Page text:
By Watson Scott Swail, President & Senior Research Scholar, Educational Policy Institute
Two weeks ago hundreds of us converged on San Antonio for Retention 2007, our second annual international conference on student retention. This year’s event doubled the attendance from 2006, and we’re anticipating a much larger crowd next May in San Diego. Beyond the collective sigh of relief from our staff that we can put “R7,” as we called it in office, to bed for a while and recharge our batteries, this was an exceptional event.
Retention 2007 started with an address from Raymund Paredes, the Commissioner of Higher Education for the State of Texas, who suggested it was both horrific and unconscionable that we allow students into higher education without ensuring that they have a chance to succeed. I’ve said this for years, but Dr. Paredes was perhaps more direct in his delivery. And he’s absolutely right: public policy needs to ensure that the public systems of secondary and postsecondary education better serve our students, because for many, they simple don’t cut it once they gain access to the postsecondary level. We can save “lives” in PSE, but there is, ultimately, only so much triage that can be performed by staff and faculty.
This takes us back to the ongoing discussion about high school graduation rates as of late. Although the numbers are arguable and in some cases suspect, the national graduation rate of 9th graders to high school graduation is about 70 percent, give or take about 5 percent. This is, of course, the average. And as Dr. Paredes will tell you, it isn’t near that high in many areas of the country. For instance, according to data collected and distributed by NCHEMS, South Carolina has a 52 percent graduation rate; that is, half of their students don’t even complete high school. We’re not even talking about college, yet.
This is a serious issue that we simply aren’t addressing in public policy at the local, state, or federal level. Yes, the Bush Administration enacted the No Child Left Behind Act in late 2001, but there is a strong bipartisan consensus that NCLB hasn’t worked. So what else is being done to change how we structure our education systems and improve education in America (and certainly South Carolina!)? Almost nothing. I’m sure I’ll get a few emails about new initiatives and some stuff going on somewhere. But these are aberrations in a system that is faulty to an extreme. We are doing as little as possible to improve education in America, which is interesting because the US puts boat loads of money into educational research and practice compared to other countries. Perhaps our “problems” are just more extreme than other G8 countries, but I don’t think so.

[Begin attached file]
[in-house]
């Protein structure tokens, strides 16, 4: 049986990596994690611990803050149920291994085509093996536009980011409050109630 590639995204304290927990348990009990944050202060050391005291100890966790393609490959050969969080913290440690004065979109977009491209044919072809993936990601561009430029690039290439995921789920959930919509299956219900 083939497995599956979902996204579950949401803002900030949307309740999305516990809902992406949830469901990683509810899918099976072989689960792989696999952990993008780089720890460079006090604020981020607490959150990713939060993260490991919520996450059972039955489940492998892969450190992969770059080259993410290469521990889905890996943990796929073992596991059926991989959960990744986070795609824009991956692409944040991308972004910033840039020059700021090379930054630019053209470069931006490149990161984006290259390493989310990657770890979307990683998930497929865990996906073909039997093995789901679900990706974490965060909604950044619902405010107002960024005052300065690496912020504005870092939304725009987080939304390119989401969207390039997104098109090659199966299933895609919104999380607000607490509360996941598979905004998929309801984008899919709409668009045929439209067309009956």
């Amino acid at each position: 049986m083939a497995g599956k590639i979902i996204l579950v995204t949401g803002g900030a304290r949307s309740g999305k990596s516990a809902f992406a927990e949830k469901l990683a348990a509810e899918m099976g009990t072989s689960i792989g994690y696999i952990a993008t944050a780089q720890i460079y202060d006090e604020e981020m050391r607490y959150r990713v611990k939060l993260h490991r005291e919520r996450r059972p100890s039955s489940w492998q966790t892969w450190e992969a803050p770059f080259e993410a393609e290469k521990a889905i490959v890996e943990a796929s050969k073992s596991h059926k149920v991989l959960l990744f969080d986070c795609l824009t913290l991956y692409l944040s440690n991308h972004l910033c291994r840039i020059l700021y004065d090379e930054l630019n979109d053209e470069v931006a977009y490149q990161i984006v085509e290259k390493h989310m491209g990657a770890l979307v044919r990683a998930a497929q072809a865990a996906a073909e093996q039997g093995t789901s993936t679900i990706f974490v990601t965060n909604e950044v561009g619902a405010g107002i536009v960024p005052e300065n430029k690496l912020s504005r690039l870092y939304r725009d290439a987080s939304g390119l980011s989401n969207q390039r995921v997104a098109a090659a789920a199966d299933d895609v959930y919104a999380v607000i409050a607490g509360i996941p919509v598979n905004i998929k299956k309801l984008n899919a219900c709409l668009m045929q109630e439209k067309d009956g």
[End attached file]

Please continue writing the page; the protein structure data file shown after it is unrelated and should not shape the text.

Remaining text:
Most of the focus at Retention 2007, of course, was on postsecondary retention. Our presidential panel of Diana Natalicio (UT-El Paso), Roseann Runte (Old Dominion University), and Cha Guzman (Palo Alto College) was certainly a highlight of the conference. Each of these outstanding leaders shared their thoughts on the challenges of improving student success at their campuses. Dr. Guzman noted that simply talking to students was important. Showing them that they matter and engaging them on campus has made a huge difference. All noted that involving faculty was a critical element, and that faculty must understand that they are the critical lynchpin for student engagement and success. Making that happen is more difficult.
Cliff Adelman told the crowd during his luncheon speech that there is no simple retention plan or strategy for students because they’re all over the place–coming in, going out—so it’s difficult to point to one strategy to make success. Cliff later received our Lifetime Achievement Award for his efforts in higher education.
We were pleased to award Youngstown State University in Ohio our Annual Student Retention Program Award for their outstanding commitment to student success. Jonelle Beatrice and Pat Shively of YSU were on hand to accept the award and gave one of the best presentations of the conference. Congratulations to them.
Sarita Brown gave an impassioned address about the work of her organization, Excelencia! in Education, and the importance of getting Latino students to and through college. And finally, John Brooks Slaughter, the president of NACME, delivered the closing address on the impact of affirmative action and importance of getting students of color into college, especially into engineering and other hard sciences. As Dr. Slaughter described, doing this is our pathway to global competiveness, and not doing so will be our downfall.
It was a fabulous event, and we’re pleased that so many attendees enjoyed the experience. We hope to see everyone next year in San Diego. Please visit our events site to view PowerPoint from this year’s session.